Similarly, the April existing homes report from the National Association of Realtors (NAR) presented more good news. Existing single-family sales were up 9.9% from a year ago and 3% from March. Existing condominium and co-op sales were up 6% from March and more than 10% from a year ago. Inventories were up in March, but this is consistent with seasonal patterns. The median sales price was up significantly in March, more than 10%, but this is indicative of a change in the sales mix rather than a large jump in national house prices. This good news for April is consistent with the previous reading of pending home sales from NAR.
Good news was also reported by the Mortgage Bankers Association mortgage survey, which showed the delinquency rate for mortgages fell to 7.4% during the first quarter of 2012. This marks the lowest reading in five years and is now roughly at normal levels. Short sales continue to grow, however. According to mortgage loan service provider Lender Processing Services, short sales surpassed foreclosure sales for the first time during the first quarter of 2012.
In other economic news, consumer and producer price indices remained relatively unchanged in April. The Consumer Price Index was unchanged, in part due to a 1.7% decline in energy prices, despite gasoline prices peaking at $4 a gallon in April. Declining natural gas prices were responsible for the overall drop. Moving in the opposite direction, residential rents were up more 2% in April, adding to the relative affordability of home purchases. Producer prices were slightly down in April, with a small decline in the much-watched price of gypsum, reducing its year-to-date increase for 2012 to 11.6%.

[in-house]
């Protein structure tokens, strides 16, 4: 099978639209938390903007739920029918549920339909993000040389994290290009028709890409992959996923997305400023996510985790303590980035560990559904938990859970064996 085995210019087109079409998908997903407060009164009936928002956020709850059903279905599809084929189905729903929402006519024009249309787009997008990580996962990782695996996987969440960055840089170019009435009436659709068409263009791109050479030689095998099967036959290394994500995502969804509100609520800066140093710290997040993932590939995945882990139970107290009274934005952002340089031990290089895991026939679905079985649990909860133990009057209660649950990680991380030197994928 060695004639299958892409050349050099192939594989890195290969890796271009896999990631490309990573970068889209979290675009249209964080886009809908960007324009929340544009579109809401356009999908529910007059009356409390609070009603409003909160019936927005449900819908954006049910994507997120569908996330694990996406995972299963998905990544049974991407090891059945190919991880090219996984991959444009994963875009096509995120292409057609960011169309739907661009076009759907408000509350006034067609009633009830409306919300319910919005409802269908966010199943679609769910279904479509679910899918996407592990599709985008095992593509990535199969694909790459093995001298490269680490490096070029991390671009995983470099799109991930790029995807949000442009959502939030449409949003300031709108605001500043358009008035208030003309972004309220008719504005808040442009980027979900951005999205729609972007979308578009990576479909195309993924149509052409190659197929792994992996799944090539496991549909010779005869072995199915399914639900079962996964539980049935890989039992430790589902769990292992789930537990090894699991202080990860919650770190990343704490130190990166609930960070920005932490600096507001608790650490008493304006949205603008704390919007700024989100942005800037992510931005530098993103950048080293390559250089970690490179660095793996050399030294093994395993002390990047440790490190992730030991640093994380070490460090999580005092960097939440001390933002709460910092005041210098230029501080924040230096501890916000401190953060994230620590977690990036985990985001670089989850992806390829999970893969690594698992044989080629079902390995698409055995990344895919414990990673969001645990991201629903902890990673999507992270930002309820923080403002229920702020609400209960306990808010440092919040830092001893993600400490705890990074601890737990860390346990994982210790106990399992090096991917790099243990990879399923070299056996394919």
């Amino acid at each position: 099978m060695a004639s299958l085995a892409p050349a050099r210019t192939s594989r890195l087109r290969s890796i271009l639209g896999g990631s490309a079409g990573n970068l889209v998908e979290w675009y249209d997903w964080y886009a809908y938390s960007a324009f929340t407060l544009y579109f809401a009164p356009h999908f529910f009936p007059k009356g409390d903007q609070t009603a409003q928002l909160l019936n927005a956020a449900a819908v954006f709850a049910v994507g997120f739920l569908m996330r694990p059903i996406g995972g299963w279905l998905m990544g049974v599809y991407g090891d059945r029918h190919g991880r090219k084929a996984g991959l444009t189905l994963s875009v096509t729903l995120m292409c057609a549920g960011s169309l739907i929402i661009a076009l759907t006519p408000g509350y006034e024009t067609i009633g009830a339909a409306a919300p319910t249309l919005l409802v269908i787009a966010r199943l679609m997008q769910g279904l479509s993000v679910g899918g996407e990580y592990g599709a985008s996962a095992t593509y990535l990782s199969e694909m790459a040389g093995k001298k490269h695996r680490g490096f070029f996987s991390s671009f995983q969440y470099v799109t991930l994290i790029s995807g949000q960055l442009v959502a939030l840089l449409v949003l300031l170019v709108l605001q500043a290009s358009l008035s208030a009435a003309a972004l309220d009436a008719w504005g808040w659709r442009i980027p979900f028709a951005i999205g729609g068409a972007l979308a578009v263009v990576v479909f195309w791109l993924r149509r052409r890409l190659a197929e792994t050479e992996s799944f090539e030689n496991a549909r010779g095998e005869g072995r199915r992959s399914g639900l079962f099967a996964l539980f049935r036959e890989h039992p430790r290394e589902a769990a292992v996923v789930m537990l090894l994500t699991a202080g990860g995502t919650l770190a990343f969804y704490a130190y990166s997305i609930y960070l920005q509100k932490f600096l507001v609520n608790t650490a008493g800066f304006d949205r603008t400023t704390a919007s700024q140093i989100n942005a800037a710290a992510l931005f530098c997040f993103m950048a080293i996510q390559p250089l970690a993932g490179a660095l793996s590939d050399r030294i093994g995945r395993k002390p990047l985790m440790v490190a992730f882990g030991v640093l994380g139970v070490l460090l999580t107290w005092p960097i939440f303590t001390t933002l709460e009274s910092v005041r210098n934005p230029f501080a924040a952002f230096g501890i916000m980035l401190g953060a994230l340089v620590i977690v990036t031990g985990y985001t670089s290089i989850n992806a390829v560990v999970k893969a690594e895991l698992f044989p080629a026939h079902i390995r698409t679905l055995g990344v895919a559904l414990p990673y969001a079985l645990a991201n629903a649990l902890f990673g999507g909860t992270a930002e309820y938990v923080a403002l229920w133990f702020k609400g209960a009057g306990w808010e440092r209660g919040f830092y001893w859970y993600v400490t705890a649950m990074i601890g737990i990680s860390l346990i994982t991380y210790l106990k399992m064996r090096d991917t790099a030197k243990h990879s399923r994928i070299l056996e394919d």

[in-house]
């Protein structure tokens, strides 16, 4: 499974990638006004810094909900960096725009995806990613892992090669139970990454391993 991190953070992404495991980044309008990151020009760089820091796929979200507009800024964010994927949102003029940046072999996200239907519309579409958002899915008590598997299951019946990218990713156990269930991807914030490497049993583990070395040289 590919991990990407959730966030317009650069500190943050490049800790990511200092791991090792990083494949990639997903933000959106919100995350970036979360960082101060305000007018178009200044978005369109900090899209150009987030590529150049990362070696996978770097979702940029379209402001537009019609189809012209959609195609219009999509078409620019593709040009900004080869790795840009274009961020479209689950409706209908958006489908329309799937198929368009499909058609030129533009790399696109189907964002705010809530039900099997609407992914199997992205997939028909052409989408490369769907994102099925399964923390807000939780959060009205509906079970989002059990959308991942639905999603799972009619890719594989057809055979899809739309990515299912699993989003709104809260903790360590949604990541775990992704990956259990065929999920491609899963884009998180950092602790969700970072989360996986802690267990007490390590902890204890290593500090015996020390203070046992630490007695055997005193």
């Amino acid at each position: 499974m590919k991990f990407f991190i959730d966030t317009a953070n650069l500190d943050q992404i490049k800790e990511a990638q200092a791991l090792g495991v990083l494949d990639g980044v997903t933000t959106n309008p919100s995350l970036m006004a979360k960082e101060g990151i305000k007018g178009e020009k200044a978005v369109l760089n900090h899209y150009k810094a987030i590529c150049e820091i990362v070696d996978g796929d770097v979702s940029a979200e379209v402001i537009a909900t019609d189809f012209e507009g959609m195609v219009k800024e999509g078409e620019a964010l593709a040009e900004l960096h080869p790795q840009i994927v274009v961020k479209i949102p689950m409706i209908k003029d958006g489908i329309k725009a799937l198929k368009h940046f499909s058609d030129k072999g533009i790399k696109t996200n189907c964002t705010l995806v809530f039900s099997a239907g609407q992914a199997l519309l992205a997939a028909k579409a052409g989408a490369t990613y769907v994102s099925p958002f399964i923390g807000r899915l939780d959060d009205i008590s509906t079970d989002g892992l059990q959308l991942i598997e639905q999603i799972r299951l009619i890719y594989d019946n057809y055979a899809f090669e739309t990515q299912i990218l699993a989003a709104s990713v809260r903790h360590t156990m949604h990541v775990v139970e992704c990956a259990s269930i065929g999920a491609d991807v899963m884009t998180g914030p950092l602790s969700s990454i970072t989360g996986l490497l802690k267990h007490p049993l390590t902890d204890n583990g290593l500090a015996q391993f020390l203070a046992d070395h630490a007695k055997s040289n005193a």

May is National Remodeling Month, and with this in mind, NAHB Economics continues to examine the issues involving the remodeling sector. While the economic benefits of home building are often cited in the media, remodeling has similar economic benefits. NAHB estimates that every $10 million of remodeling activity generates on average 78 local jobs, plus additional economic benefits in business income and state and local tax and fee revenue.
Remodelers who are NAHB members tend to work on larger projects, according to recent survey results. In fact, more than one-third of jobs undertaken by NAHB remodelers have a final price tag of $50,000 or more. The data also indicate that NAHB remodelers perform about 95% of projects totaling $100,000 or more but only about 20% of jobs costing $2,500 or less.
NAHB survey data indicate that the main drivers of remodeling remain constant. Survey data from the first quarter of 2012 find that the “need to repair/replace old components” and “desire for better/newer amenities” are still why most customers choose to remodel their homes, as compared to other options including energy efficiency and increasing the value of the home as an investment. The data reinforce the notion that owners are interested in enhancing the spaces in their homes more for themselves than future owners.
Finally, NAHB recently critiqued a report from the Government Accountability Office (GAO) that suggested possible changes to the widely used section 25C remodeling tax credit for energy-efficient upgrades to existing homes. The heart of the NAHB critique was that the GAO report missed the most salient point: the tax rule expired at the end of 2011 and should be extended to continue its policy benefits.